Toward the end of the day, as it “starts to get a bit dark, a hen will make clucking noises. She’ll sit down on the ground and the chicks will scurry under her wings and body feathers.”[iii] A mother hen “[places] herself between her chicks and whatever might harm them. She attends them so carefully, and does everything in her power to fit every single chick underneath her for warmth and protection. [iv]”
Strong. Fearless. Defiant. Protective. These are not fluffy, weak descriptors. For this mother is no sissy.
Rather, Jesus, divine love in flesh appearing, God’s heart, beats with love that protects and nurtures. A heart of compassion with an intensity that puts itself directly between the chicks and the fox. She calls, clucks, to bring her children together near her body. Perhaps more importantly, she has a protective instinct with a relentless desire to gather up ALL the chicks, all the children of Jerusalem, even when we’ve caused pain. Even when we chicks can’t tell the difference between foxes and hens. This love laments, cries out with grief, at Jerusalem’s unwillingness to be gathered, and loves Jerusalem still. The Hen cannot be deterred by threats of death, by fear of what may lie ahead.
Perhaps it’s time to reclaim this bold image from our scriptures and write those hymns about God as mother hen. There are so many beautiful, bold images for God that it’s a shame we don’t hear more about this one, and other images that invoke female identity. How we name God, what images we hold up has powerful consequences.
As a teenager I travelled to West Lafayette, Indiana with my church to take part in the Presbyterian church’s largest youth gathering. Named Triennium because it happens every three years, it was a formative experience for me. I know we’ve sent young people there in years past, too. Growing up in a culture where church was the norm, it was certainly not the norm to be Presbyterian. So when we arrived at Purdue University and worshipped with 5,000 other young Presbyterians from around the country and the globe, my understanding of church grew exponentially. The music leader played a guitar and taught us to sing in Spanish—two things I’d never enjoyed before. It took me most of the week to understand how to do an energizer, but once we did, we danced in restaurants, on the bus, and anywhere the music was playing all the way back to Texas! But, the thing that surprised me the most was the theatre troupe that acted out scripture. During one service, the role of God was portrayed by an African American WOMAN. I remember sitting there, my eyes riveted to the stage in the middle of worship. God as a woman…who knew? IT blew me away.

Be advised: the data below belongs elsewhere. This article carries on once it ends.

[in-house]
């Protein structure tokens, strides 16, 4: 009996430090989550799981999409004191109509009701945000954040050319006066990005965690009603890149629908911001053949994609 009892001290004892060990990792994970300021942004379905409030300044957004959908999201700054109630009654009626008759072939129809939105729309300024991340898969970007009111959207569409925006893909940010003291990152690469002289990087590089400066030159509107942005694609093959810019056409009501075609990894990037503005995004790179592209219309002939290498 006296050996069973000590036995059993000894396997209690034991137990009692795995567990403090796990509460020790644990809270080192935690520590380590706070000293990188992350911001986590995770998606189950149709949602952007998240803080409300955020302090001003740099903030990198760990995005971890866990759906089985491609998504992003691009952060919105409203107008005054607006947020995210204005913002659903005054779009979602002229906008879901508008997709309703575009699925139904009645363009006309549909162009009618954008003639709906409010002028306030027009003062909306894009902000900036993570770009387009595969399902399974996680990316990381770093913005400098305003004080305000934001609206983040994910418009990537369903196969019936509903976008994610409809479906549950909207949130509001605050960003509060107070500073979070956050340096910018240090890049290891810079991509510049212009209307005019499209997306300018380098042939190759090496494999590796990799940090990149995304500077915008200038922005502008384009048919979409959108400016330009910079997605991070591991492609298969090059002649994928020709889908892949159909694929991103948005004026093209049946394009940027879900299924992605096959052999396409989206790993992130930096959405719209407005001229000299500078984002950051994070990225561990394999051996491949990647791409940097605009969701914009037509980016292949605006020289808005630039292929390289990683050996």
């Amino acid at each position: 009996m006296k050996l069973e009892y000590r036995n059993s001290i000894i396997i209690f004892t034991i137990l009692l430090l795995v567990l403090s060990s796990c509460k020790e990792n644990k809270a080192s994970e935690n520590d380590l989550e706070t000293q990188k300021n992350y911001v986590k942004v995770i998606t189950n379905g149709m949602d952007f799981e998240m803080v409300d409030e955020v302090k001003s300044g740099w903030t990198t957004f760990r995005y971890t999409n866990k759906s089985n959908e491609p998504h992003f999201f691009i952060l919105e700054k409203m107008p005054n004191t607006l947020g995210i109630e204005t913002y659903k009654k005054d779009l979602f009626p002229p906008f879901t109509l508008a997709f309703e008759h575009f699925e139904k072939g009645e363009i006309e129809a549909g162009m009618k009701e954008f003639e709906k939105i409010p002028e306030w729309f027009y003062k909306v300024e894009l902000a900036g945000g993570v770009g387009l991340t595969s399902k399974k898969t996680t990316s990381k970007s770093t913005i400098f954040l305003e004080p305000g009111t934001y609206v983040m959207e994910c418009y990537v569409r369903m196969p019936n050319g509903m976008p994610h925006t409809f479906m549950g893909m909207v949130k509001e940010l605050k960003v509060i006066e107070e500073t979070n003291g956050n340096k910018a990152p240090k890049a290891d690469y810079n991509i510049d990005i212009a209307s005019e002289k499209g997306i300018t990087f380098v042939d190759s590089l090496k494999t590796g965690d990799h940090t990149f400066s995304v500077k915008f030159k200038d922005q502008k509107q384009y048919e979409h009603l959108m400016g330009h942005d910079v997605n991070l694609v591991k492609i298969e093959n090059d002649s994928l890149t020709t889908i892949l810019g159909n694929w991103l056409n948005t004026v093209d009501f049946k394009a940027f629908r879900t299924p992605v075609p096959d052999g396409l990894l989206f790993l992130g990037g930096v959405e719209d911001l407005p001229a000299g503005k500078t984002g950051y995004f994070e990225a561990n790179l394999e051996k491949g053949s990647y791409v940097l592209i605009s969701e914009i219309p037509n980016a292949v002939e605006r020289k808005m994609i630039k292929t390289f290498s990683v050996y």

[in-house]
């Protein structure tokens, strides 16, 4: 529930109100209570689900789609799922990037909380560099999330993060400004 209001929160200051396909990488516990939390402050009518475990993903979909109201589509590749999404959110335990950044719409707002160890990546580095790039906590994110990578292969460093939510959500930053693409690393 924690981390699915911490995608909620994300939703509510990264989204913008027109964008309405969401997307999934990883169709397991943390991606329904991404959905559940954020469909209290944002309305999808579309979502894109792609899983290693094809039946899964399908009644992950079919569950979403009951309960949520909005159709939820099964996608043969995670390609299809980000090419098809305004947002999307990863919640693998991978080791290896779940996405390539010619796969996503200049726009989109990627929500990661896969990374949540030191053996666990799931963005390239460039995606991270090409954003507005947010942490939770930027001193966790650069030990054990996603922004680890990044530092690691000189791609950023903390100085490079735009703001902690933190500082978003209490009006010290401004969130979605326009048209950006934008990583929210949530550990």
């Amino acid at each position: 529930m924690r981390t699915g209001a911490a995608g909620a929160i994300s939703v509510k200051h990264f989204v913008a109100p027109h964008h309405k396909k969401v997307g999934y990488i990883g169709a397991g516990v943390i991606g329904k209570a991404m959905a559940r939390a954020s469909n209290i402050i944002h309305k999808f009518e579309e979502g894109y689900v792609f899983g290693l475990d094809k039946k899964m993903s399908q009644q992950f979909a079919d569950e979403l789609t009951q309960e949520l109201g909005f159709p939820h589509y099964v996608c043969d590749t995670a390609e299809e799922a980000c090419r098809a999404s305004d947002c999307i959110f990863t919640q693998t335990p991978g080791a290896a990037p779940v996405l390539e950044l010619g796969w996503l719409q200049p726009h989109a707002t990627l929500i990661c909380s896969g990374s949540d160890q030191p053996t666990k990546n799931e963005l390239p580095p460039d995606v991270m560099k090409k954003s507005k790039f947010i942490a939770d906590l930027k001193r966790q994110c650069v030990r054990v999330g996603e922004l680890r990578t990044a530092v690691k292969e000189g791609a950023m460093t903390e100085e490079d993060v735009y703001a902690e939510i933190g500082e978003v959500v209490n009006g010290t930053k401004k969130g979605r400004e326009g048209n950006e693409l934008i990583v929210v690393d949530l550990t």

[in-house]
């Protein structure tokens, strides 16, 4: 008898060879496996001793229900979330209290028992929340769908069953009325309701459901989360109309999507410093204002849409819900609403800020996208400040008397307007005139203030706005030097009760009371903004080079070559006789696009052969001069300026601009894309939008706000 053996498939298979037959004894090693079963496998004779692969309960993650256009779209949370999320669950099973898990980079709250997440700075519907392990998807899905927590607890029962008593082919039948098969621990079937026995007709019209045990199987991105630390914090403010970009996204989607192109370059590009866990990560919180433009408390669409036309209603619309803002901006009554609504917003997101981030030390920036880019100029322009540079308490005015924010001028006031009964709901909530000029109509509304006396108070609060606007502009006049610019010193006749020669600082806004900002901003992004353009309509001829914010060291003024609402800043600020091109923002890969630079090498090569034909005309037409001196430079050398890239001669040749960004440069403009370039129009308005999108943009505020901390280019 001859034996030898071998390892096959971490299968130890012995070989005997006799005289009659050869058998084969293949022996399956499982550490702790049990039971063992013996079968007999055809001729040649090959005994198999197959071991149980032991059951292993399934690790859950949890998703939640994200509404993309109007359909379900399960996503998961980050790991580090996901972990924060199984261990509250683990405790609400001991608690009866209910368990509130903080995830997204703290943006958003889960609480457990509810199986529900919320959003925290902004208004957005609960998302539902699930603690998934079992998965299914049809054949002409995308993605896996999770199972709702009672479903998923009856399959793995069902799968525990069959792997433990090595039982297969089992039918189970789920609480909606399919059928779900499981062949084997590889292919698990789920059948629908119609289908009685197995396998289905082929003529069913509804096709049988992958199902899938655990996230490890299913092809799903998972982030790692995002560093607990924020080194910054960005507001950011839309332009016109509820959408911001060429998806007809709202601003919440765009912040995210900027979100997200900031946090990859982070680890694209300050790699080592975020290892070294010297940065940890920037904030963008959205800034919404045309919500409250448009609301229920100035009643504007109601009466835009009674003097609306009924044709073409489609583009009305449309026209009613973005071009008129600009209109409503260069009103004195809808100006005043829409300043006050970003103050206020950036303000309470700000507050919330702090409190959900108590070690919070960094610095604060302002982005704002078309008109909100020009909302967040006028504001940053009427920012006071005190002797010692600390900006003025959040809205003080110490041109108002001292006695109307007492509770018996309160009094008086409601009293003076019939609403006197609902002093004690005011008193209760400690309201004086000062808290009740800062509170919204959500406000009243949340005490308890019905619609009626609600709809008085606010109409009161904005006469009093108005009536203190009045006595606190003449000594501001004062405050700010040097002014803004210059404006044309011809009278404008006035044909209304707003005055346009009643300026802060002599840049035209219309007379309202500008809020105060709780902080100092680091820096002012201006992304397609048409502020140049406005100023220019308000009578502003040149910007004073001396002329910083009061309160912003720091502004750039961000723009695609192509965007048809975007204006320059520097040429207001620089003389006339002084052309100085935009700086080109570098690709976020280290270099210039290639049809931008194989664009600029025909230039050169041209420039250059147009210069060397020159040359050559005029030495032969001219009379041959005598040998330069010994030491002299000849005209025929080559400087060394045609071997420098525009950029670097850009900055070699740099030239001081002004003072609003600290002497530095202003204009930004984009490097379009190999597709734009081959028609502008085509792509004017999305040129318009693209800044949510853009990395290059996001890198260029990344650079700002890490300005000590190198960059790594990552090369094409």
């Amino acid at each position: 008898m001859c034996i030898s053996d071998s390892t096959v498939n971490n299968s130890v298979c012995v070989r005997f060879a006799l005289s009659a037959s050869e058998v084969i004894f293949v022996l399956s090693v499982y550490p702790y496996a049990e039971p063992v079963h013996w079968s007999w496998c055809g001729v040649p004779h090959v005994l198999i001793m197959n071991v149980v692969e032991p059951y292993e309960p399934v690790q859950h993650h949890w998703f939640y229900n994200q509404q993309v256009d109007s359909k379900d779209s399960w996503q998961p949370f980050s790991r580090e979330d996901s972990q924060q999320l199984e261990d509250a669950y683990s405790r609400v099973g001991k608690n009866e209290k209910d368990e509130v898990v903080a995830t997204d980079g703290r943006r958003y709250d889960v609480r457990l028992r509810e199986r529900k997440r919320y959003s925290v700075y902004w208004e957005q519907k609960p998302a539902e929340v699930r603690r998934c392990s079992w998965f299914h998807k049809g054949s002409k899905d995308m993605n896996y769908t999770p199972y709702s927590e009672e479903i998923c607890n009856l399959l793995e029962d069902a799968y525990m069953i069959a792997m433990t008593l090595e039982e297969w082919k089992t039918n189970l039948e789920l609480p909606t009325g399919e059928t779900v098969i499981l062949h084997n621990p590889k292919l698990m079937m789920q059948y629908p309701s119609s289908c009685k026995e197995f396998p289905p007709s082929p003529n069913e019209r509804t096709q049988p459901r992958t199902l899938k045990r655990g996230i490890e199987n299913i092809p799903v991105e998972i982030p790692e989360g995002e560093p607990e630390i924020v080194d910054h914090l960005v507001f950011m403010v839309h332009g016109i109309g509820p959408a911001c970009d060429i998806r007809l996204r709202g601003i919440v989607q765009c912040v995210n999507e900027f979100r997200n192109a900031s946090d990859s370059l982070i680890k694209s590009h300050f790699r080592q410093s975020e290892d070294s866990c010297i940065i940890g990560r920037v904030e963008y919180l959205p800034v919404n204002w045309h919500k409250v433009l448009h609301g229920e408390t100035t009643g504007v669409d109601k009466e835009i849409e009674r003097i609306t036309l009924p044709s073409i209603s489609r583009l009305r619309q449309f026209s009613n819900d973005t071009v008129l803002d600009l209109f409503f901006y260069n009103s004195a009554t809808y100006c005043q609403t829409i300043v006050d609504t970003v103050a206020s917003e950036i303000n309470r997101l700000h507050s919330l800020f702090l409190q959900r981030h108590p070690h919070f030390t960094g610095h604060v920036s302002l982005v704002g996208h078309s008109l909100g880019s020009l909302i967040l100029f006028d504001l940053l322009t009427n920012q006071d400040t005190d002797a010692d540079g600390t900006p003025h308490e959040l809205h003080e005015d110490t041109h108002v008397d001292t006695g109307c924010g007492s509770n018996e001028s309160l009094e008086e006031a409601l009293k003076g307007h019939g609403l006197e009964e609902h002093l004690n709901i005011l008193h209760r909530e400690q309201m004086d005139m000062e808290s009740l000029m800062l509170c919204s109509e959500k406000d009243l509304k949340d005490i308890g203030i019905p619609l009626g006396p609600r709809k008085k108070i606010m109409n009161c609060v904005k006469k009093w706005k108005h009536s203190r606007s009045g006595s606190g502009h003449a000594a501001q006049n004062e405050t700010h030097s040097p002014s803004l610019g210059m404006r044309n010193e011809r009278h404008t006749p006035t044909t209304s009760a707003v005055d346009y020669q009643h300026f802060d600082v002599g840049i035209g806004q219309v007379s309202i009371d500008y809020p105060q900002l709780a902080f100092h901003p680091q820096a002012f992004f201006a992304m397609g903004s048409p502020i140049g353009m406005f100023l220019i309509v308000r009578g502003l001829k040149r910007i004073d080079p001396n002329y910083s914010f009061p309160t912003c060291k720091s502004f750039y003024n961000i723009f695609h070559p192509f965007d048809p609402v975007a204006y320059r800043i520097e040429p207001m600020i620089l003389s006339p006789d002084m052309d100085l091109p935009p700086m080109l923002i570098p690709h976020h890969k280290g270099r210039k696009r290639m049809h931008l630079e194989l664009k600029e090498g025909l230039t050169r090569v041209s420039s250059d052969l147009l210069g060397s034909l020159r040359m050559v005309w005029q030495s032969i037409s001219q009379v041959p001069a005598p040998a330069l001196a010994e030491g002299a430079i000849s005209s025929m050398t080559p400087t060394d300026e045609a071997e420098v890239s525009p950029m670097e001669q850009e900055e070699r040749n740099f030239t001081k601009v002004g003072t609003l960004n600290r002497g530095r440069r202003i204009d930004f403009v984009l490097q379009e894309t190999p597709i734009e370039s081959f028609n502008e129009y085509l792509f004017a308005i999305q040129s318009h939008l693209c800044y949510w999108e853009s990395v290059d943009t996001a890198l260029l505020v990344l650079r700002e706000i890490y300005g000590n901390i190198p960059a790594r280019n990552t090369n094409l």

That gathering changed my expectations for what could be. I felt closer to God because I realized God was bigger than gender or sex. More importantly I realized that if God could be feminine, then God could be with and inside me in new ways. God incarnate, God in the flesh, God indwelling in human form, held new, affirming meaning. Other people tell similar stories of revelation and discovery at Triennium. It is awesome to behold what happens when God’s people gather in the name of Christ and are willing to be led; are willing and able to be open to God’s vision.
Please do not hear me say that these characteristics are only found among women, quite the contrary. Bold, protective, fierce and yet vulnerable love that does not react with violence seems to be at the heart of Christ’s mission, and thus the heart of God. These characteristics are shared across humanity. They are not gendered. Yet it is rare for us to hear God imaged in a feminine metaphor and together this is reason enough to celebrate on a February morning.
How can we not celebrate when we realize that we are loved for who we are by our Mother who has loved us from the beginning, and will be there with us, regardless of what pain or fear we face, throughout our life and death.
God reaches her wing out for us. Yes, for each of her chicks!
We all, at some point need to be gathered in.
Reminded of whose we are.
Warmed by a gentle touch.
This passage reveals God’s desire; God’s heart. God’s response to death and fear is not to respond in kind, but to respond with open arms calling us to come together-to work it out-to gather nearer. God stays true to this image straight through to the cross. Even when we feel as if we are living in the feather-strewn mess between catastrophe and communion, God waits in anticipation and hope to gather us in.
What better news can we share with each other, with ourselves, with the world, than our trust in this glorious relationship?
Lent is the time of year to look deeply, examine ourselves and reaffirm that we will accept and re-accept God’s invitation to be loved, to be gathered, to live into the vision of healing and wholeness for the world. There are many foxes in this world, so may we be gathered by the Mother whose wings are tested and true. Amen.
© Diana Bell 2013
[i]Barbara Brown Taylor. “As a Hen Gathers Her Brood” Christian Century February 25, 1986, page 201.